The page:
I've been asked to be a poet for a number of panel proposals for the upcoming Chicago AWP conference in 2009. Funny that I phrase it that way, since I haven't quite felt like a poet for awhile. I've been a father and a teacher for the better part of a month, and I'm feeling a little out of sorts.
My ruminations on my title have me "chewing" on other things as well--genre, for instance. I'm teaching a graduate level class on the prose poem . . . a form (form?) at which I'm supposedly expert. Whomever has said such things has probably got the wrong guy. What can I tell you about the prose poem? That it's shorter than a short story? That sometimes there's no story? Maybe that often there's no plot in them and that they're given to economy in their language? To me, a prose poem is like pornography--I know it when I see it. I suppose that makes it difficult for me to feel like I'm imparting knowledge on my grad students . . . that I'm creating more issues for them as up and coming writers.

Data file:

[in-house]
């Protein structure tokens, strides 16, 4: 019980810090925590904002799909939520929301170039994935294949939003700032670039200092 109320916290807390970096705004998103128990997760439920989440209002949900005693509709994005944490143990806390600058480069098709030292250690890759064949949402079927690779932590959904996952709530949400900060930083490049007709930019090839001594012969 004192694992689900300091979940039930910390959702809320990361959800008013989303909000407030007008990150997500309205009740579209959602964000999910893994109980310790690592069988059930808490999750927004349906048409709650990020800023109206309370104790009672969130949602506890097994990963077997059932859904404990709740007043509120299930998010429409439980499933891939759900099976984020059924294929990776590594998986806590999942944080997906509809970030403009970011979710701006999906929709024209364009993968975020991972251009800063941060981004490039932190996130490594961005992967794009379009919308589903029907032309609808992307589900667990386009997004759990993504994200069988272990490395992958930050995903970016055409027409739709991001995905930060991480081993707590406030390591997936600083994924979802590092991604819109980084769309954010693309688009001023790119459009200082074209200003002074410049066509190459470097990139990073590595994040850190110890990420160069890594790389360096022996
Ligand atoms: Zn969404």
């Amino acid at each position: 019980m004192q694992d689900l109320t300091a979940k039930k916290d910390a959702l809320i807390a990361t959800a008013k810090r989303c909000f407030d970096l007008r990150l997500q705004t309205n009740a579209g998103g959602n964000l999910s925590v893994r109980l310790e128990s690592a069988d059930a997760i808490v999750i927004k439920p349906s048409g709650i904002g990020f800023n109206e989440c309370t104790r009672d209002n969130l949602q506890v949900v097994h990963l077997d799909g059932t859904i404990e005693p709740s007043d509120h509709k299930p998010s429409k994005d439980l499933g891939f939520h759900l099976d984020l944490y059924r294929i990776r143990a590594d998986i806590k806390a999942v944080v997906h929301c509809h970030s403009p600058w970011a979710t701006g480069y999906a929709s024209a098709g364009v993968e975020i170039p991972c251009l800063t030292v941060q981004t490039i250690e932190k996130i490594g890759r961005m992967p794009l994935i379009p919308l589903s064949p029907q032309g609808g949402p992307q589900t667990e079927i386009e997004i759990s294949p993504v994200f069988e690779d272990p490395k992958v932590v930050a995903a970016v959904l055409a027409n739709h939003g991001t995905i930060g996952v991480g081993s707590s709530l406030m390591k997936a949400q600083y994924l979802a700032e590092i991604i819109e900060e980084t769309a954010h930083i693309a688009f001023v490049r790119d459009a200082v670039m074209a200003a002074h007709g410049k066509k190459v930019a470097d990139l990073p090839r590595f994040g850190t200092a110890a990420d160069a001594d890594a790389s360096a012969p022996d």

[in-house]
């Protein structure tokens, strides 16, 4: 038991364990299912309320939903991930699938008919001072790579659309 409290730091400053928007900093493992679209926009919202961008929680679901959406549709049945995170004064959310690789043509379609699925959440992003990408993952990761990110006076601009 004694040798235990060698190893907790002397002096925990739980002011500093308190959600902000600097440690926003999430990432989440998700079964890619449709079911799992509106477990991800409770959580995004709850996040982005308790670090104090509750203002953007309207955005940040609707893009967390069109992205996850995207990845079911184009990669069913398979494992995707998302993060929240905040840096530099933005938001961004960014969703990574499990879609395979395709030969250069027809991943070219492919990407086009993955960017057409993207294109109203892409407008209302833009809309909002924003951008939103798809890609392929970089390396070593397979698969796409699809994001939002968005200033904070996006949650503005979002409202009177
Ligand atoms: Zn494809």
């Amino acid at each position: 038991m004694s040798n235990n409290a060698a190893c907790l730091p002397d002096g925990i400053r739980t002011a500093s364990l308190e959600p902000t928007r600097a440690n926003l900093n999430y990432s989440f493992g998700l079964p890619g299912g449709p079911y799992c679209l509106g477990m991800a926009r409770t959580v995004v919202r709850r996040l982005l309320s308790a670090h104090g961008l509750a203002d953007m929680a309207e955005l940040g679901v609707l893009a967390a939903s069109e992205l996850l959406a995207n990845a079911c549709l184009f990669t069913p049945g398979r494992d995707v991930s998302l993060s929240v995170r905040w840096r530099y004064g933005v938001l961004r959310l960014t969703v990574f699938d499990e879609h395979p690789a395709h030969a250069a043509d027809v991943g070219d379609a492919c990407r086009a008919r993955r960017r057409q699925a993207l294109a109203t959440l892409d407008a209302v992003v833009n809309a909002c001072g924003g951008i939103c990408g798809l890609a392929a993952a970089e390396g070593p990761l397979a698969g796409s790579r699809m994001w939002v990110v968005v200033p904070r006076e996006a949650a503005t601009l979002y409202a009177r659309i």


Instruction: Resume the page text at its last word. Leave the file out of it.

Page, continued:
And now, I've been asked to propose a course for next year's graduate students and I've decided to teach a seminar on the long poem. How's that for messing with some heads?
Speaking of long poems, do we still highly regard the work of James Merrill? If I were to teach a course on the long poem, should I include The Changing Light at Sandover?
Additionally, there are a number of contemporary poets who are in the midst of a long-poem project that's yet to be completed. Brenda Hillman, for example, is still working on a poetic sequence involving the "primary" elements--earth, wind, fire, water. So far, I think she's dealt with water and wind . . . not sure, though. And Marvin Bell's Dead Man poems. I don't think he's quite finished with that project yet, despite what he tells the public.
My parents visited last weekend, spelling us some relief. It's still work to have company over, but having folks who can handle a baby at a restaurant really helps us relive our personhood.
I want to see Iron Man, but free time is at a premium these days.